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Exhaust Scavenging 101


Old 07-24-2009, 12:09 PM
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Default Exhaust Scavenging 101

I just had a little bit of a debate with my buddy here about what "scavenging" was. After the fact I hit the web to make sure that I was in fact correct, turns out I was..HAHA. Anyway the following is an excerpt that I found to be a great read. Just thought I would share it with everyone.

__________________________________________________ _______________

It ain't just pipes, it's science! Part 1

I’d like to try to explain some basic exhaust theory and clear up some
issues that may not be completely clear.

Everyone knows the purpose of an exhaust system is to provide a means for
the exhaust gases to be removed from the cylinder. You might wonder why
have an exhaust system at all. Other than the frequent need to muffle the
noise of rapid combustion, why not simply open the exhaust port to the
atmosphere, thereby saving both weight and expense?

Some time back in early internal combustion engine history, it was
discovered that attaching a length of pipe to the exhaust port (probably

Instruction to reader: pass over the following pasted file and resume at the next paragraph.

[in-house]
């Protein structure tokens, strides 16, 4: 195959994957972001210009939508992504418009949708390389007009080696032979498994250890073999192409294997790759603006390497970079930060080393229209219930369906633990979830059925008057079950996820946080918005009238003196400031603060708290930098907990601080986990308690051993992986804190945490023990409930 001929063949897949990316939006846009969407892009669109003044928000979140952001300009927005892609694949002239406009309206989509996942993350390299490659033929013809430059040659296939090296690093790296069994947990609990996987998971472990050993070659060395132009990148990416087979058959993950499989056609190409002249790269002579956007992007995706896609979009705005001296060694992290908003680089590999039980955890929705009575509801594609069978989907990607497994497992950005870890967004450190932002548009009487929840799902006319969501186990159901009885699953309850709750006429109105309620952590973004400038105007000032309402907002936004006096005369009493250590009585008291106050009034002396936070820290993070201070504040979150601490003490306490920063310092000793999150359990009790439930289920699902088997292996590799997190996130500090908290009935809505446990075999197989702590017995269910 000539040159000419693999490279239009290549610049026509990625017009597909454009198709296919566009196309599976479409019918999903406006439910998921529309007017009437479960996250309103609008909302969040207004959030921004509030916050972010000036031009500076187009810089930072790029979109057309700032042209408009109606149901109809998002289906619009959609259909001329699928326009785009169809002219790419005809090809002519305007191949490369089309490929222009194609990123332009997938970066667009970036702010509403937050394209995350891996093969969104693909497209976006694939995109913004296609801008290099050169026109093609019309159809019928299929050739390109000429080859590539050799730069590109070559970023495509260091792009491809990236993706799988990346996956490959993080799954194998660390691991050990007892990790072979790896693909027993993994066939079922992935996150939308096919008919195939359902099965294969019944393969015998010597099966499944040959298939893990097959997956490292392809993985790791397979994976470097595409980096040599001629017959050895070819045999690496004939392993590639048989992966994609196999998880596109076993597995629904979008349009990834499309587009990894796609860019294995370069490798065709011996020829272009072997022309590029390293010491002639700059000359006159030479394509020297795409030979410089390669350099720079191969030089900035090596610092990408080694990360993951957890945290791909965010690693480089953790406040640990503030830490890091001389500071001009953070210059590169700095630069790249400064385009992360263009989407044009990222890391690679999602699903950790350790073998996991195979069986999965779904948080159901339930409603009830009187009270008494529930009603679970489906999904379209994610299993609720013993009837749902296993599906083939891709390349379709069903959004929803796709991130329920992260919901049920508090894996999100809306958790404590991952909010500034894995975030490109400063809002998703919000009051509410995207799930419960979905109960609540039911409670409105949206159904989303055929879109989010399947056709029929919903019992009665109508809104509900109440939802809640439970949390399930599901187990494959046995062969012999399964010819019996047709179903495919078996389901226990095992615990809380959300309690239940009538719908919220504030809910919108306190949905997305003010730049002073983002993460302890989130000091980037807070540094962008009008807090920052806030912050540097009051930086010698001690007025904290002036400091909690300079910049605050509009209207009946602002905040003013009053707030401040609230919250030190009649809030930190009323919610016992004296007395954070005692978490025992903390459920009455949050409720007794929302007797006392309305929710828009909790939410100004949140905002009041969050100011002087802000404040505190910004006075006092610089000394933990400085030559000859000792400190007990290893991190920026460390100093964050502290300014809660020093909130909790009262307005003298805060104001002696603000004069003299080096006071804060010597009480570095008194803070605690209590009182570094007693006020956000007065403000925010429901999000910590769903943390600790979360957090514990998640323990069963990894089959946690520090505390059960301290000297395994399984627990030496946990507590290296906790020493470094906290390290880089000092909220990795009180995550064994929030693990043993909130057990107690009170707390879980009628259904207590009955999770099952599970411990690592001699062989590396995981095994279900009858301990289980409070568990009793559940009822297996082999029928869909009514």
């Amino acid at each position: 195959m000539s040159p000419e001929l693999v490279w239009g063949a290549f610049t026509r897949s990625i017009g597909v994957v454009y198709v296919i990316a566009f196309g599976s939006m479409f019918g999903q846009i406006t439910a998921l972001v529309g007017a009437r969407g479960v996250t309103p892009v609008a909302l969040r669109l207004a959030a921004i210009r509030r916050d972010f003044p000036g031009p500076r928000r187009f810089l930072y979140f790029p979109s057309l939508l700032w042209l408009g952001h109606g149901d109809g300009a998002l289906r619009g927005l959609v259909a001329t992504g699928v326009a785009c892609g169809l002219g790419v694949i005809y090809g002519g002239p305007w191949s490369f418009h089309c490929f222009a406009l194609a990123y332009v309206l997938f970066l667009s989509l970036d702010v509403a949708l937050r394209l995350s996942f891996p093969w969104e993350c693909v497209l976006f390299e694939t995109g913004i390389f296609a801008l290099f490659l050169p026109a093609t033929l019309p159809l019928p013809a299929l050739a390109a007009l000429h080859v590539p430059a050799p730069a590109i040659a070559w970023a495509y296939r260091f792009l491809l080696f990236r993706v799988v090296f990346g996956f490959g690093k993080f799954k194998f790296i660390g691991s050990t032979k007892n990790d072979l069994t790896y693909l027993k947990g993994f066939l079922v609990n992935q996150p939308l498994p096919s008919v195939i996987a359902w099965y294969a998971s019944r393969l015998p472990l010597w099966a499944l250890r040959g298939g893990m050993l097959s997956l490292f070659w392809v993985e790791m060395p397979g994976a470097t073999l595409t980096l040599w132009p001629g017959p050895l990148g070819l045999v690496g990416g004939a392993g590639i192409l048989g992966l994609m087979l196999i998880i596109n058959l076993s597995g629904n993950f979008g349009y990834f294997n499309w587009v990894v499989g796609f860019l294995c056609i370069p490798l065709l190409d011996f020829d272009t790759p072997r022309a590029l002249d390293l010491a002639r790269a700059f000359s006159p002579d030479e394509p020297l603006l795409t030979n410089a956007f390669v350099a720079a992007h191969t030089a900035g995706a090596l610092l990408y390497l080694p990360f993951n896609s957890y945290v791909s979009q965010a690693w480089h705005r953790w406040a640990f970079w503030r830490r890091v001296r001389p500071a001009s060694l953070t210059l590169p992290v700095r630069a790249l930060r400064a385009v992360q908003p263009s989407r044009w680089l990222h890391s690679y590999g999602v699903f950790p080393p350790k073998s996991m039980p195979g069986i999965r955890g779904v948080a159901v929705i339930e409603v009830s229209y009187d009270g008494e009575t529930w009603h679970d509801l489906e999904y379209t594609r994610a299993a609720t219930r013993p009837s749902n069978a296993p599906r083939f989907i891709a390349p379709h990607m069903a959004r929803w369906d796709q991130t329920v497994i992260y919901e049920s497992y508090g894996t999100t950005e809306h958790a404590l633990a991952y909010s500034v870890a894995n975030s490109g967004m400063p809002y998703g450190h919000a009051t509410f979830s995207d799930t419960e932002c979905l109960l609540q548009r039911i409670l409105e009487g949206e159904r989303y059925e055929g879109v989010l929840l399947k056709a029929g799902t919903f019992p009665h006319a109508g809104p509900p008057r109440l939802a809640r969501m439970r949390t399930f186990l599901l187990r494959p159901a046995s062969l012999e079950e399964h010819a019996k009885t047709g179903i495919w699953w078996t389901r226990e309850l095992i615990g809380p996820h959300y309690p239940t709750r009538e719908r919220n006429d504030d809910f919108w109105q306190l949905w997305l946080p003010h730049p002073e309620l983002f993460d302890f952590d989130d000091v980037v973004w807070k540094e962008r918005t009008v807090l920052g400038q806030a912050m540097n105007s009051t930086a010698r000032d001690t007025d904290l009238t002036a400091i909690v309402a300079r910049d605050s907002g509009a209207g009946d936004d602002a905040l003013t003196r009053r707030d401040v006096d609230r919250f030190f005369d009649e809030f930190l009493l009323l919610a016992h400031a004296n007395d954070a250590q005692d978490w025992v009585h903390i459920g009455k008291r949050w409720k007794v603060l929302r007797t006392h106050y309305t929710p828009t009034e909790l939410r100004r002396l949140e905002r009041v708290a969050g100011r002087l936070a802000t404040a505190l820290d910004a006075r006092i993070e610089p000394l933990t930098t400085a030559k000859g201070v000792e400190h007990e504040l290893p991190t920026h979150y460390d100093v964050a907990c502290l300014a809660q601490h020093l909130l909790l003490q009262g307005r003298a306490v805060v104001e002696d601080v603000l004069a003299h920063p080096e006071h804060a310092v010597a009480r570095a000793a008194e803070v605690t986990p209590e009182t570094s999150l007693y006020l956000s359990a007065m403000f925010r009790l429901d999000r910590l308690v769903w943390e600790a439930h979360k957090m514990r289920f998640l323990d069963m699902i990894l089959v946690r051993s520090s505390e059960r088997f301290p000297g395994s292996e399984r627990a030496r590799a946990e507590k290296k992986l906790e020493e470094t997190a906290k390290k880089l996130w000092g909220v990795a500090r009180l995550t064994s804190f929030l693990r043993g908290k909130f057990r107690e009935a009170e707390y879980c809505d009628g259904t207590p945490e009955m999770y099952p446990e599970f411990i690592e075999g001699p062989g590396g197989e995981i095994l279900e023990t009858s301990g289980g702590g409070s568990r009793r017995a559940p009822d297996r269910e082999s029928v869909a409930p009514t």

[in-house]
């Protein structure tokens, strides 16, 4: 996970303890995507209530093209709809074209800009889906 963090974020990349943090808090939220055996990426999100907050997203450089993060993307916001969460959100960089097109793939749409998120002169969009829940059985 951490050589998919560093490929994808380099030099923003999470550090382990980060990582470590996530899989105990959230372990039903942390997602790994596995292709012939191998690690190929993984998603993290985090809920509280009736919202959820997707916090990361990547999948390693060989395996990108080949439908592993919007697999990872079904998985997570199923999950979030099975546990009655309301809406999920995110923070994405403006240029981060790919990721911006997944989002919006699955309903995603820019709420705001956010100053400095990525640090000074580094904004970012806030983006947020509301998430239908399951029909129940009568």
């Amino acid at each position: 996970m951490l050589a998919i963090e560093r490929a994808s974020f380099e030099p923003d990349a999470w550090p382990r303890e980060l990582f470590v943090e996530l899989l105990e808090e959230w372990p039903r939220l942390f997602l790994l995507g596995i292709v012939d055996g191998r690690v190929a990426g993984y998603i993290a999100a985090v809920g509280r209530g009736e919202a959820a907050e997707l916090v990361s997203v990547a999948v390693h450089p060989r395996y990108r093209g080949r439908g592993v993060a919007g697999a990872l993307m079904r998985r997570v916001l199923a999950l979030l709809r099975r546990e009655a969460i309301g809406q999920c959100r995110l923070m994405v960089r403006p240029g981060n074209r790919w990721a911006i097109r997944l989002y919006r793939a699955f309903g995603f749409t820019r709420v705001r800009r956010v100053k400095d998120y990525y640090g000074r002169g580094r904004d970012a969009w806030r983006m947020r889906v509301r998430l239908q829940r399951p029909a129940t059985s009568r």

to direct the noxious exhaust fumes away from a passenger compartment or
out of a room where a stationary engine was housed) often had an effect on
the performance of that engine. Depending on parameters such as pipe
diameter and length, the performance could be adversely or positively

I expect it was clear from the very beginning that exhaust gases have
momentum. What may not have been known at the outset is that they also
exhibit wave properties, specifically those of sound. Both those
properties can be utilized to evacuate the exhaust gases more quickly and
completely. The usual term for this removal process is “scavenging.”

There are two types of scavenging: inertial and wave. Inertial
scavenging works like an aspirator whereby some of the kinetic energy of a
moving fluid stream (air, water, etc, generally in a pipe) is transferred
to the fluid in an adjacent pipe. You may remember from high school
chemistry lab class where you used water traveling through the top of a
“T” fixture to draw a quite powerful vacuum in an attached vessel.

The “T” can be likened to a merge collector as used in virtually all